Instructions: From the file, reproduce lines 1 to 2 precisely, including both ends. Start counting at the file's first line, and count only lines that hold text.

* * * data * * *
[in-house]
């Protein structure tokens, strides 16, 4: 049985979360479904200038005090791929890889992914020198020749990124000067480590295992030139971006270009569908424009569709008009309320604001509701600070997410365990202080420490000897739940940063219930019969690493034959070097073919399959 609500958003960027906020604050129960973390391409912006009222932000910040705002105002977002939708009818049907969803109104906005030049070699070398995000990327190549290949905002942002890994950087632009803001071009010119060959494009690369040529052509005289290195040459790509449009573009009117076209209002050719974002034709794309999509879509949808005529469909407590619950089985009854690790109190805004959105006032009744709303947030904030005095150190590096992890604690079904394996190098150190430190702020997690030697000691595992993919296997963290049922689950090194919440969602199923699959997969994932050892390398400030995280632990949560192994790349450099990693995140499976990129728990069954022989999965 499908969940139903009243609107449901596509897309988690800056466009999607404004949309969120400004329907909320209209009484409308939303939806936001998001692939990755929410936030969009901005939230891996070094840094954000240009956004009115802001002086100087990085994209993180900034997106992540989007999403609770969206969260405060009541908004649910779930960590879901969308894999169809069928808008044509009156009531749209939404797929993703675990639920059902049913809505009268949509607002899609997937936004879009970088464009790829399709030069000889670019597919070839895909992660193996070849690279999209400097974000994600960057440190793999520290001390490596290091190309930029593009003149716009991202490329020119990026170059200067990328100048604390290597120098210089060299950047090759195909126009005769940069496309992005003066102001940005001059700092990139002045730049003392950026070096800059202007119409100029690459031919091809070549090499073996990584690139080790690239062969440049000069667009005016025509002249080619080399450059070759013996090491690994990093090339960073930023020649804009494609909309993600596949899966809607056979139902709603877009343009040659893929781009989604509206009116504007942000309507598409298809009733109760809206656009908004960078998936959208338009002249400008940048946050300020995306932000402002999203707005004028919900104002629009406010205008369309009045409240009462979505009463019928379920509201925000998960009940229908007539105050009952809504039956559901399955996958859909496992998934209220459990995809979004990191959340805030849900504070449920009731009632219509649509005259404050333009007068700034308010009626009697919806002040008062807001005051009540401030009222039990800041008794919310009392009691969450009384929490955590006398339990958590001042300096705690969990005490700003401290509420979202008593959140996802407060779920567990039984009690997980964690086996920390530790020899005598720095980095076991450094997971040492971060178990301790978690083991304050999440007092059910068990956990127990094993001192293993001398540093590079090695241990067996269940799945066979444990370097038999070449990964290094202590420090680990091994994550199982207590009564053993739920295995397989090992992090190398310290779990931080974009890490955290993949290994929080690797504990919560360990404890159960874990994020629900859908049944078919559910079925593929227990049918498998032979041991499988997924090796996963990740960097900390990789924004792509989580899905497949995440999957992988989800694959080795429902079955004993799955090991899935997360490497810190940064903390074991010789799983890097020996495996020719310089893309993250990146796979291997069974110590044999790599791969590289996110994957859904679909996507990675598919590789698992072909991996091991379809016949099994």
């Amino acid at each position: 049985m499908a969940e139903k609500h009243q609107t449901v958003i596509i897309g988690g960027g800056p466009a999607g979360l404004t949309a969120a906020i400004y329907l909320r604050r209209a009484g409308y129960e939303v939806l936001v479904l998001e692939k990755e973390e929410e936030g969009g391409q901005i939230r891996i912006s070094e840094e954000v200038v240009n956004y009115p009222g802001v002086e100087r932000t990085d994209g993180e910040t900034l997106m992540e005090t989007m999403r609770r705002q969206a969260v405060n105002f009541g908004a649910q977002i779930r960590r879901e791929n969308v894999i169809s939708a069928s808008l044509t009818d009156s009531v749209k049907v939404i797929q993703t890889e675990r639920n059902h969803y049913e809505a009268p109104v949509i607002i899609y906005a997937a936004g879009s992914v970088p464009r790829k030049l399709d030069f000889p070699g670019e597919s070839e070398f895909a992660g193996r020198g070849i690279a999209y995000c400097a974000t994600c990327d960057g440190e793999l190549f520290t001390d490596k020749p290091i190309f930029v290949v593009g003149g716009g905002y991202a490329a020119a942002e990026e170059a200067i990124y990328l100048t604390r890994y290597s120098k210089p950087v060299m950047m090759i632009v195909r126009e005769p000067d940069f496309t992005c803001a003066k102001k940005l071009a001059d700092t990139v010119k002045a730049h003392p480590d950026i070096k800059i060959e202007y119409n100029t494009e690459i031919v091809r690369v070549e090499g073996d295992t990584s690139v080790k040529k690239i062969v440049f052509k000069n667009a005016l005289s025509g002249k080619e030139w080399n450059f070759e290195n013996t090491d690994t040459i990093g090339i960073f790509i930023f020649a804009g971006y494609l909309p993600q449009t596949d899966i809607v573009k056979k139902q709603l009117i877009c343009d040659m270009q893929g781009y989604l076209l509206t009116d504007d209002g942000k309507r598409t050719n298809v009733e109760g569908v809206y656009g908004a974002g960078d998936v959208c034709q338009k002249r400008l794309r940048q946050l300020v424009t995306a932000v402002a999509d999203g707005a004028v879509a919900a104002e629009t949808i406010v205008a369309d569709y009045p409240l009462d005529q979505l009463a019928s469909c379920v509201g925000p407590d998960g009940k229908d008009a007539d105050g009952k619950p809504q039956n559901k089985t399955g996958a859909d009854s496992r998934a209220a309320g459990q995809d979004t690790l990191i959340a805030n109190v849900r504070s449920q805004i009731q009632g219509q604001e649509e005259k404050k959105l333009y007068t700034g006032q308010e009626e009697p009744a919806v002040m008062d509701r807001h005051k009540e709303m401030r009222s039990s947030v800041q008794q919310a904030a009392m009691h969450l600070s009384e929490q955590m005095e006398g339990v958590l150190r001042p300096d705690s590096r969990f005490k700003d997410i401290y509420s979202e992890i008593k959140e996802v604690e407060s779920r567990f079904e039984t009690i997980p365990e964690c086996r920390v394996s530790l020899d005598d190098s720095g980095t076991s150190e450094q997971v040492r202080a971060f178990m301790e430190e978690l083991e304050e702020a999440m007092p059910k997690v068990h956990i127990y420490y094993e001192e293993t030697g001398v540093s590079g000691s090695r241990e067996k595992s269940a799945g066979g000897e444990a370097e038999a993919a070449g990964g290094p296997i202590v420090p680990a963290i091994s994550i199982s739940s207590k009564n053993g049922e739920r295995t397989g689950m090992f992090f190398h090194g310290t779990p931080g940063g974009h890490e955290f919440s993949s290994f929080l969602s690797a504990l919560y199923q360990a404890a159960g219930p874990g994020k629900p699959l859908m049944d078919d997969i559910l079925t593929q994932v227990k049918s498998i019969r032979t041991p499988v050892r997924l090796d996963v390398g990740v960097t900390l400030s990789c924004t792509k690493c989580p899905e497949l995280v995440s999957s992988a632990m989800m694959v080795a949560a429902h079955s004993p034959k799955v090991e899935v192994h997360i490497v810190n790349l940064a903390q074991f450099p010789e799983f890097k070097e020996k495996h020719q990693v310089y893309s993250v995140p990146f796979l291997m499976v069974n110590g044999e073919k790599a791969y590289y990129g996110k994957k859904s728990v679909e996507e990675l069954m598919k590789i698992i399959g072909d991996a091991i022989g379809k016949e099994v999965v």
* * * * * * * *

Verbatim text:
[in-house]
């Protein structure tokens, strides 16, 4: 049985979360479904200038005090791929890889992914020198020749990124000067480590295992030139971006270009569908424009569709008009309320604001509701600070997410365990202080420490000897739940940063219930019969690493034959070097073919399959 609500958003960027906020604050129960973390391409912006009222932000910040705002105002977002939708009818049907969803109104906005030049070699070398995000990327190549290949905002942002890994950087632009803001071009010119060959494009690369040529052509005289290195040459790509449009573009009117076209209002050719974002034709794309999509879509949808005529469909407590619950089985009854690790109190805004959105006032009744709303947030904030005095150190590096992890604690079904394996190098150190430190702020997690030697000691595992993919296997963290049922689950090194919440969602199923699959997969994932050892390398400030995280632990949560192994790349450099990693995140499976990129728990069954022989999965 499908969940139903009243609107449901596509897309988690800056466009999607404004949309969120400004329907909320209209009484409308939303939806936001998001692939990755929410936030969009901005939230891996070094840094954000240009956004009115802001002086100087990085994209993180900034997106992540989007999403609770969206969260405060009541908004649910779930960590879901969308894999169809069928808008044509009156009531749209939404797929993703675990639920059902049913809505009268949509607002899609997937936004879009970088464009790829399709030069000889670019597919070839895909992660193996070849690279999209400097974000994600960057440190793999520290001390490596290091190309930029593009003149716009991202490329020119990026170059200067990328100048604390290597120098210089060299950047090759195909126009005769940069496309992005003066102001940005001059700092990139002045730049003392950026070096800059202007119409100029690459031919091809070549090499073996990584690139080790690239062969440049000069667009005016025509002249080619080399450059070759013996090491690994990093090339960073930023020649804009494609909309993600596949899966809607056979139902709603877009343009040659893929781009989604509206009116504007942000309507598409298809009733109760809206656009908004960078998936959208338009002249400008940048946050300020995306932000402002999203707005004028919900104002629009406010205008369309009045409240009462979505009463019928379920509201925000998960009940229908007539105050009952809504039956559901399955996958859909496992998934209220459990995809979004990191959340805030849900504070449920009731009632219509649509005259404050333009007068700034308010009626009697919806002040008062807001005051009540401030009222039990800041008794919310009392009691969450009384929490955590006398339990958590001042300096705690969990005490700003401290509420979202008593959140996802407060779920567990039984009690997980964690086996920390530790020899005598720095980095076991450094997971040492971060178990301790978690083991304050999440007092059910068990956990127990094993001192293993001398540093590079090695241990067996269940799945066979444990370097038999070449990964290094202590420090680990091994994550199982207590009564053993739920295995397989090992992090190398310290779990931080974009890490955290993949290994929080690797504990919560360990404890159960874990994020629900859908049944078919559910079925593929227990049918498998032979041991499988997924090796996963990740960097900390990789924004792509989580899905497949995440999957992988989800694959080795429902079955004993799955090991899935997360490497810190940064903390074991010789799983890097020996495996020719310089893309993250990146796979291997069974110590044999790599791969590289996110994957859904679909996507990675598919590789698992072909991996091991379809016949099994």